Florida has no state income tax, which means Social Security retirement benefits, pension income and income from an IRA or a 401(k) are all untaxed. Florida has no estate or inheritance tax. Property and sales tax rates are close to the national averages.
Annual Social Security Income
Annual Retirement Account Income
Year of Birth
Annual Income from Private Pension
Annual Income from Public Pension
|is toward retirees.|
|Social Security income is taxed.|
|Withdrawals from retirement accounts are taxed.|
|Wages are taxed at normal rates, and your marginal state tax rate is %.|
- Our Tax Expert
Jennifer Mansfield, CPA Tax
Jennifer Mansfield, CPA, JD/LLM-Tax, is a Certified Public Accountant with more than 30 years of experience providing tax advice. SmartAsset’s tax expert has a degree in Accounting and Business/Management from the University of Wyoming, as well as both a Masters in Tax Laws and a Juris Doctorate from Georgetown University Law Center. Jennifer has mostly worked in public accounting firms, including Ernst & Young and Deloitte. She is passionate about helping provide people and businesses with valuable accounting and tax advice to allow them to prosper financially. Jennifer lives in Arizona and was recently named to the Greater Tucson Leadership Program.
We pay $30 for 30 minutes on the phone to hear your thoughts on what we can do better. Please enter your email if you'd like to be contacted to help.
Please enter your name
Please enter a valid email
Florida Retirement Taxes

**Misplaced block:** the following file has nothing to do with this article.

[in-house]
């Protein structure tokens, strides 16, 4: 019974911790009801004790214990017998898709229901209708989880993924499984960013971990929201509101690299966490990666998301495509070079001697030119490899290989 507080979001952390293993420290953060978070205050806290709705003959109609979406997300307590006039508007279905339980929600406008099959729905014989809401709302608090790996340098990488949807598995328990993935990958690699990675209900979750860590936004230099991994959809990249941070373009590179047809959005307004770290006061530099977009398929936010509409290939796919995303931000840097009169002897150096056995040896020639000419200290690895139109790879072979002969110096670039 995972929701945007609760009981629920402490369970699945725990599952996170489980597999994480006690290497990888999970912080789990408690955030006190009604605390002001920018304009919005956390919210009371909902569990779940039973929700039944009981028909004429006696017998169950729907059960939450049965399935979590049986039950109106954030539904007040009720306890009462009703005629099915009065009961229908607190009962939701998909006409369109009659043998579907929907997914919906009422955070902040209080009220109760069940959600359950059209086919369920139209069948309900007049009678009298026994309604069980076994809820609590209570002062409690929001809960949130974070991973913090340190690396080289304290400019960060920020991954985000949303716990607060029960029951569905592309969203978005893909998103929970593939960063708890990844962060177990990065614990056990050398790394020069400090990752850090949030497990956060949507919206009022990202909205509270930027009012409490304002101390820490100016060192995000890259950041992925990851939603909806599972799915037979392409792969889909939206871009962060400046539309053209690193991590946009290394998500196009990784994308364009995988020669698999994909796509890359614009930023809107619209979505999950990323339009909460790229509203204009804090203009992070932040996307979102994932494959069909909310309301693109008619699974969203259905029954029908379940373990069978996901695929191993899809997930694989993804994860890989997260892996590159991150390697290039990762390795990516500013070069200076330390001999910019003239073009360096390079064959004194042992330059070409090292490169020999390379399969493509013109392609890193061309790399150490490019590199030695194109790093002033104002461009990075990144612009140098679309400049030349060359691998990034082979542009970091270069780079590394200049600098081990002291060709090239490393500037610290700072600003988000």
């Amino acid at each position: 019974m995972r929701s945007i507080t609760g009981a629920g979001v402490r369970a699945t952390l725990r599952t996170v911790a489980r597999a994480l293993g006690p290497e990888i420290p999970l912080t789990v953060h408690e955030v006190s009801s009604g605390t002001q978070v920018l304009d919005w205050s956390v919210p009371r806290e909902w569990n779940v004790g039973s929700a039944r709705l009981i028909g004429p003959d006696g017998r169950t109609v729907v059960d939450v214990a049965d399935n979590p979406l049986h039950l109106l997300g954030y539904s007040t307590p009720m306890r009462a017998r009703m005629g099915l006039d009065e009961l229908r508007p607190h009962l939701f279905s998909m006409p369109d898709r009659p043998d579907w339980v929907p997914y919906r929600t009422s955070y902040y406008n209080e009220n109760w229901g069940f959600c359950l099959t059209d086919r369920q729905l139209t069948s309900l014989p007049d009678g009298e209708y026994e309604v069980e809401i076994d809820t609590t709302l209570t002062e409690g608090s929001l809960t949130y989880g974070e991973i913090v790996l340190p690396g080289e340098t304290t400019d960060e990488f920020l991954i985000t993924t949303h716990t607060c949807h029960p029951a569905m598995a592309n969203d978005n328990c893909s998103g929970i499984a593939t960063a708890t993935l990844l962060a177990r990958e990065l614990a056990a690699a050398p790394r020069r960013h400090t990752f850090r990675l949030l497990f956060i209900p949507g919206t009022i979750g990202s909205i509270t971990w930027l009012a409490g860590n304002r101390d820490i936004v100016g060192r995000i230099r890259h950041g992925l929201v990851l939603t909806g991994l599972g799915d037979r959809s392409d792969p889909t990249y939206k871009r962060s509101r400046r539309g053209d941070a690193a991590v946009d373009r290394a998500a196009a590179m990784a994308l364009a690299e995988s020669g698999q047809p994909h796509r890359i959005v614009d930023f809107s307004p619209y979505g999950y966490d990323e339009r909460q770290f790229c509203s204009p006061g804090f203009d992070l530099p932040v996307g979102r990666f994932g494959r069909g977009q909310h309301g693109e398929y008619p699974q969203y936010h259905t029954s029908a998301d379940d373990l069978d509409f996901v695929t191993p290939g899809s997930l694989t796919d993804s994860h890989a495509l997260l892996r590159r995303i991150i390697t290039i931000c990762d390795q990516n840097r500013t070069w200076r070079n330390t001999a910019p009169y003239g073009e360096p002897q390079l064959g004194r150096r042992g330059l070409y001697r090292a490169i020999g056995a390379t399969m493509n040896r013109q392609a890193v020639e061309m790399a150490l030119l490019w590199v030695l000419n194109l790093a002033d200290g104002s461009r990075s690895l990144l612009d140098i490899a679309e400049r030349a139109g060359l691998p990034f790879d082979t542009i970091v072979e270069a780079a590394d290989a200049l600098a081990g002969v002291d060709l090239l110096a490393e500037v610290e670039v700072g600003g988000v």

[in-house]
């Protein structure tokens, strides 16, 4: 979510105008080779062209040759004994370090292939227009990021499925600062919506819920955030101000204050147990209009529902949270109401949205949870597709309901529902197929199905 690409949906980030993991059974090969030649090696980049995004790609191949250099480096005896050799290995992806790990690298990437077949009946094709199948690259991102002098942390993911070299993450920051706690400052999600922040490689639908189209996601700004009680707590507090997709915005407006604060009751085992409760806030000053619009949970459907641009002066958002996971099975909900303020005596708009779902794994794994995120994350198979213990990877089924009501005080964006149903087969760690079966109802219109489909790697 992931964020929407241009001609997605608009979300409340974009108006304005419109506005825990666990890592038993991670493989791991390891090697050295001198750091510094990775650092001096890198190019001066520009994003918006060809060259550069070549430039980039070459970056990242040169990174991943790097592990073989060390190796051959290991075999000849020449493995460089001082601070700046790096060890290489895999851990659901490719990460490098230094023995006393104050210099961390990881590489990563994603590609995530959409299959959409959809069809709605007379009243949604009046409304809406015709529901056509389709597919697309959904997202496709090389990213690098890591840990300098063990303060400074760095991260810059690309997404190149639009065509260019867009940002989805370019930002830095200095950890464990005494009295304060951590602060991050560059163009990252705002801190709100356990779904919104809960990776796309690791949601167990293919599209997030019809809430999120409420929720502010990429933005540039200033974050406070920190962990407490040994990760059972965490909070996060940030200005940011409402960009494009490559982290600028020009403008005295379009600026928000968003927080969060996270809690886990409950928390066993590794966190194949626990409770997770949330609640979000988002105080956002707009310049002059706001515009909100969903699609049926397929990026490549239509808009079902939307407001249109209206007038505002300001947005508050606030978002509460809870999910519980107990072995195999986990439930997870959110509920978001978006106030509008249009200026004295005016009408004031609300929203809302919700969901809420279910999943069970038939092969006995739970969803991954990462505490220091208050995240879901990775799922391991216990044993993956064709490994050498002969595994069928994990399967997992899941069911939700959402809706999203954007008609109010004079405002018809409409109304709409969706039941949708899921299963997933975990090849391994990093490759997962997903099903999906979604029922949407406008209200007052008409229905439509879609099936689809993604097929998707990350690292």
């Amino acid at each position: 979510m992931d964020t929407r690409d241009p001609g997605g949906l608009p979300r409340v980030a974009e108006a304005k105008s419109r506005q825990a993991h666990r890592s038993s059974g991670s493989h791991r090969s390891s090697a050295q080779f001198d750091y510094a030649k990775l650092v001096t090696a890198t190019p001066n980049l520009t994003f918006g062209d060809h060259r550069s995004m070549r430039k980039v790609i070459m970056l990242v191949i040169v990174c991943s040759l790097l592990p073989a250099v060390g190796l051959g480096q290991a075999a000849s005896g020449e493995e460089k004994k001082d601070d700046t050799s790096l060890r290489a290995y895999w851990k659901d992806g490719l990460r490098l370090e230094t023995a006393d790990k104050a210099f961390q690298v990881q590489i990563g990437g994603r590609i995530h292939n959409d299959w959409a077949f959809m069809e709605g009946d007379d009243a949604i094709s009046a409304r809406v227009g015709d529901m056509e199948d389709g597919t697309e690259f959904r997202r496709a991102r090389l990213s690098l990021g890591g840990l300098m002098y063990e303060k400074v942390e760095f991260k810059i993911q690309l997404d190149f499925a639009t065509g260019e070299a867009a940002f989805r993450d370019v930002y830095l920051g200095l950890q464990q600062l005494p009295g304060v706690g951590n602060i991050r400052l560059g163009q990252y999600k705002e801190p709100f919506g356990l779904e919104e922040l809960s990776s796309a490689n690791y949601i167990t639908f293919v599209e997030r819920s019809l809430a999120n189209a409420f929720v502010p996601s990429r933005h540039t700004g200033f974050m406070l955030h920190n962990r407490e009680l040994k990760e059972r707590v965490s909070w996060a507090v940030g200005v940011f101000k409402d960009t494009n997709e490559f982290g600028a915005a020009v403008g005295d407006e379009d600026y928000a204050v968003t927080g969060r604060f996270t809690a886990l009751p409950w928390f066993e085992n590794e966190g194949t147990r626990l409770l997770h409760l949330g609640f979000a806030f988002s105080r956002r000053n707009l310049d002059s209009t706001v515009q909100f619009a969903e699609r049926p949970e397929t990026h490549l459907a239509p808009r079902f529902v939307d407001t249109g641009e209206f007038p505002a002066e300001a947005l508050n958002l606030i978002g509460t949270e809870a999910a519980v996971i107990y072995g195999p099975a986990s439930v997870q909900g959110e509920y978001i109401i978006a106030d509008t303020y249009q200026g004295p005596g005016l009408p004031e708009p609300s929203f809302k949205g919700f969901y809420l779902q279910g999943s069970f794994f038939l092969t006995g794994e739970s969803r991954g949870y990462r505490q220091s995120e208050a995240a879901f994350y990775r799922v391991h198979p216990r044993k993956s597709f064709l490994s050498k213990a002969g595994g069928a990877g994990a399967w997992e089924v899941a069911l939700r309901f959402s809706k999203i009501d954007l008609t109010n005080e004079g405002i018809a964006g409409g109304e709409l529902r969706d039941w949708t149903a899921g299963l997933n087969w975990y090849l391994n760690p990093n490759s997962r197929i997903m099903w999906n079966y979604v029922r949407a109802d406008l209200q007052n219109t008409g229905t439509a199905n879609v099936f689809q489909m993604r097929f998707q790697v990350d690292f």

The Sunshine State is one of the ultimate retirement destinations for seniors. It has famously pleasant weather, countless golf courses and beautiful beaches. Florida’s tropical lifestyle can be a big draw for retirees who are done with snow and ice.
But warm winters and green fairways aren’t the only reason people 64 and older comprise 19.1% of Florida’s population, the highest percentage of any U.S. state. The state’s tax system is an equally large factor.
Florida has no income tax, which means all forms of retirement income (including Social Security) are tax-free at the state level. It doesn’t end there, however. While most income-tax-free states make up for the lost revenue with high taxes on property or sales, Florida’s sales and property tax rates are close to the national average.
Is Florida tax-friendly for retirees?
Yes, very. It has no state income tax, which means Social Security, pension income and income from an IRA or a 401(k) are all untaxed. That alone could mean thousands in tax savings for retirees as compared with other states. Additionally, Florida has no estate or inheritance tax. Tax rates on property and sales, as described in further detail below, are close to the national averages.
Is Social Security taxable in Florida?
Not at all. The state of Florida won’t lay a finger on your Social Security income.
Are other forms of retirement income taxable in Florida?
No, and neither are any other forms of income. Florida has no state income tax. This means any earnings, whether from wages or from a pension, are tax-free at the state level. Even if you have an IRA in which you have accumulated savings over years of income in another state, if you move to Florida, your withdrawals will not be taxed.
How high are property taxes in Florida?
Although property taxes are one of the main sources of revenue for local governments in Florida, property tax rates are not especially high. The state’s average effective property tax rate is 1.02%, well below the U.S. average.
On the whole, housing costs in Florida are about 3% lower than the national average. That’s great news for seniors, who spend a significant portion of their income on housing. Keep in mind, however, that in some areas, such as the city of Miami, housing costs are much higher than elsewhere in the state.